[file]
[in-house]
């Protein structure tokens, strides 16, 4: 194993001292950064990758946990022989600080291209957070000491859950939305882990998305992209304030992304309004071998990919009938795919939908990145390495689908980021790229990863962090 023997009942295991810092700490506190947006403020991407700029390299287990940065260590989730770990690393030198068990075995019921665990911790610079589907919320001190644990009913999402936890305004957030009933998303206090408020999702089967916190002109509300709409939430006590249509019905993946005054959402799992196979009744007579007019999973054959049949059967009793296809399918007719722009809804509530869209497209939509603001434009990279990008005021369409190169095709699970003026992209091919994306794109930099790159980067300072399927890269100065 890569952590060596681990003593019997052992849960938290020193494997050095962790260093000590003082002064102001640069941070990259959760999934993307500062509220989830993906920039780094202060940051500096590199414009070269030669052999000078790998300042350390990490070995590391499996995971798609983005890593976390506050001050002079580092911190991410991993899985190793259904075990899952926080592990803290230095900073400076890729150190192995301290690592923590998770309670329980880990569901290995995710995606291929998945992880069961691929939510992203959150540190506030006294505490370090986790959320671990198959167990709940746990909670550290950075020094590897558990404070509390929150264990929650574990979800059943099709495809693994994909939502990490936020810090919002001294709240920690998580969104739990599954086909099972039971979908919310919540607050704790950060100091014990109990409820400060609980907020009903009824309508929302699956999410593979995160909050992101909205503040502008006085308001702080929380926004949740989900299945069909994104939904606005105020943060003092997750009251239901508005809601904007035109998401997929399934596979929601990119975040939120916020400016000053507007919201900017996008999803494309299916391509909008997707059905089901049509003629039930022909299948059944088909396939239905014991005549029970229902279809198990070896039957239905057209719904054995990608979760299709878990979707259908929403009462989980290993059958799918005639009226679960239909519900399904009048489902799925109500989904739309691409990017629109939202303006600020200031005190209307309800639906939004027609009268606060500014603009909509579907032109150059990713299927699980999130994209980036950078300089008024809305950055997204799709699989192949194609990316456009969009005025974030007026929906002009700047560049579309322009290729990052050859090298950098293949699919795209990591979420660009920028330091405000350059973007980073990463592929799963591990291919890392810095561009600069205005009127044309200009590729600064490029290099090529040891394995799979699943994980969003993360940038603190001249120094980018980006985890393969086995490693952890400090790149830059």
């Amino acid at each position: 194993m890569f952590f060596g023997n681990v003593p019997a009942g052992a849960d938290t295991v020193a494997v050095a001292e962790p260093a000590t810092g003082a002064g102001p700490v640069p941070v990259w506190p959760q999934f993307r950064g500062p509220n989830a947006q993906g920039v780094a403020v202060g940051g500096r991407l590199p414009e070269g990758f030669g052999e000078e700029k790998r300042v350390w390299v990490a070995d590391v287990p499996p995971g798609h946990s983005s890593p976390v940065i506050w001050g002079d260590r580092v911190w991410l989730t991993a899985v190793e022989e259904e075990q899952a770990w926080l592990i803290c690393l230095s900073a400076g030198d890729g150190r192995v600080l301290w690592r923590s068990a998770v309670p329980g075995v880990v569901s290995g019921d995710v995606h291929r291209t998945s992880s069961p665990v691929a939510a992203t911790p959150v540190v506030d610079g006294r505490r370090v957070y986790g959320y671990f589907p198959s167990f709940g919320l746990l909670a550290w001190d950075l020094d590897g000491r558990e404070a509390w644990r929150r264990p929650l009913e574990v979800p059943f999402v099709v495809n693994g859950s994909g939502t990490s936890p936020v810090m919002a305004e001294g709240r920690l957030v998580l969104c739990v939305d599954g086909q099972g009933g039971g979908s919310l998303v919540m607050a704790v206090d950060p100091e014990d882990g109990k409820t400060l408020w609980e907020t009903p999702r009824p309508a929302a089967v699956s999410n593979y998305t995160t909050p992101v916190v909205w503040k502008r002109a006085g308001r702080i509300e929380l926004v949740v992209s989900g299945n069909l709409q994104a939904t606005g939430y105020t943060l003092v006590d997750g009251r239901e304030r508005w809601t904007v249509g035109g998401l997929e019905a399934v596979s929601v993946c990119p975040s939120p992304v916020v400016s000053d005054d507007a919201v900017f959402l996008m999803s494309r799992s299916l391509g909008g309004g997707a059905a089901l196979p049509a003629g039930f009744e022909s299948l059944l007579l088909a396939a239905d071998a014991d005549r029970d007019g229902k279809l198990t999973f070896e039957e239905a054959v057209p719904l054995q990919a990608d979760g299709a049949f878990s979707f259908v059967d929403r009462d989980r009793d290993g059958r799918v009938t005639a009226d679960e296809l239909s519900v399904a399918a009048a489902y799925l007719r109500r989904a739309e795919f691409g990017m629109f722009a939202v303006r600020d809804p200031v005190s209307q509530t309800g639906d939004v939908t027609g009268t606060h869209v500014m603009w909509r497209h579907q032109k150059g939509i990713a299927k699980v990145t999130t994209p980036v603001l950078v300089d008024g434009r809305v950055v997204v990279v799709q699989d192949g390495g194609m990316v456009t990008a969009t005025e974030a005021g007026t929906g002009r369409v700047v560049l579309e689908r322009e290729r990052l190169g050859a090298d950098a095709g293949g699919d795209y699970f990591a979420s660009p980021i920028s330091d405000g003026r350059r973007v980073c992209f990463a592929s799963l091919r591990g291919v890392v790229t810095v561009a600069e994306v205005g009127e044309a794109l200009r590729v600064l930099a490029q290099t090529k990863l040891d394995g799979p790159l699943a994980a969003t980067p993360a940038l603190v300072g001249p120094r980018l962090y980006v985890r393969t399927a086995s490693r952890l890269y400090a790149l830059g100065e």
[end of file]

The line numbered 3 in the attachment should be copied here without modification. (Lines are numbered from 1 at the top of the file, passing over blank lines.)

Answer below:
């Amino acid at each position: 194993m890569f952590f060596g023997n681990v003593p019997a009942g052992a849960d938290t295991v020193a494997v050095a001292e962790p260093a000590t810092g003082a002064g102001p700490v640069p941070v990259w506190p959760q999934f993307r950064g500062p509220n989830a947006q993906g920039v780094a403020v202060g940051g500096r991407l590199p414009e070269g990758f030669g052999e000078e700029k790998r300042v350390w390299v990490a070995d590391v287990p499996p995971g798609h946990s983005s890593p976390v940065i506050w001050g002079d260590r580092v911190w991410l989730t991993a899985v190793e022989e259904e075990q899952a770990w926080l592990i803290c690393l230095s900073a400076g030198d890729g150190r192995v600080l301290w690592r923590s068990a998770v309670p329980g075995v880990v569901s290995g019921d995710v995606h291929r291209t998945s992880s069961p665990v691929a939510a992203t911790p959150v540190v506030d610079g006294r505490r370090v957070y986790g959320y671990f589907p198959s167990f709940g919320l746990l909670a550290w001190d950075l020094d590897g000491r558990e404070a509390w644990r929150r264990p929650l009913e574990v979800p059943f999402v099709v495809n693994g859950s994909g939502t990490s936890p936020v810090m919002a305004e001294g709240r920690l957030v998580l969104c739990v939305d599954g086909q099972g009933g039971g979908s919310l998303v919540m607050a704790v206090d950060p100091e014990d882990g109990k409820t400060l408020w609980e907020t009903p999702r009824p309508a929302a089967v699956s999410n593979y998305t995160t909050p992101v916190v909205w503040k502008r002109a006085g308001r702080i509300e929380l926004v949740v992209s989900g299945n069909l709409q994104a939904t606005g939430y105020t943060l003092v006590d997750g009251r239901e304030r508005w809601t904007v249509g035109g998401l997929e019905a399934v596979s929601v993946c990119p975040s939120p992304v916020v400016s000053d005054d507007a919201v900017f959402l996008m999803s494309r799992s299916l391509g909008g309004g997707a059905a089901l196979p049509a003629g039930f009744e022909s299948l059944l007579l088909a396939a239905d071998a014991d005549r029970d007019g229902k279809l198990t999973f070896e039957e239905a054959v057209p719904l054995q990919a990608d979760g299709a049949f878990s979707f259908v059967d929403r009462d989980r009793d290993g059958r799918v009938t005639a009226d679960e296809l239909s519900v399904a399918a009048a489902y799925l007719r109500r989904a739309e795919f691409g990017m629109f722009a939202v303006r600020d809804p200031v005190s209307q509530t309800g639906d939004v939908t027609g009268t606060h869209v500014m603009w909509r497209h579907q032109k150059g939509i990713a299927k699980v990145t999130t994209p980036v603001l950078v300089d008024g434009r809305v950055v997204v990279v799709q699989d192949g390495g194609m990316v456009t990008a969009t005025e974030a005021g007026t929906g002009r369409v700047v560049l579309e689908r322009e290729r990052l190169g050859a090298d950098a095709g293949g699919d795209y699970f990591a979420s660009p980021i920028s330091d405000g003026r350059r973007v980073c992209f990463a592929s799963l091919r591990g291919v890392v790229t810095v561009a600069e994306v205005g009127e044309a794109l200009r590729v600064l930099a490029q290099t090529k990863l040891d394995g799979p790159l699943a994980a969003t980067p993360a940038l603190v300072g001249p120094r980018l962090y980006v985890r393969t399927a086995s490693r952890l890269y400090a790149l830059g100065e």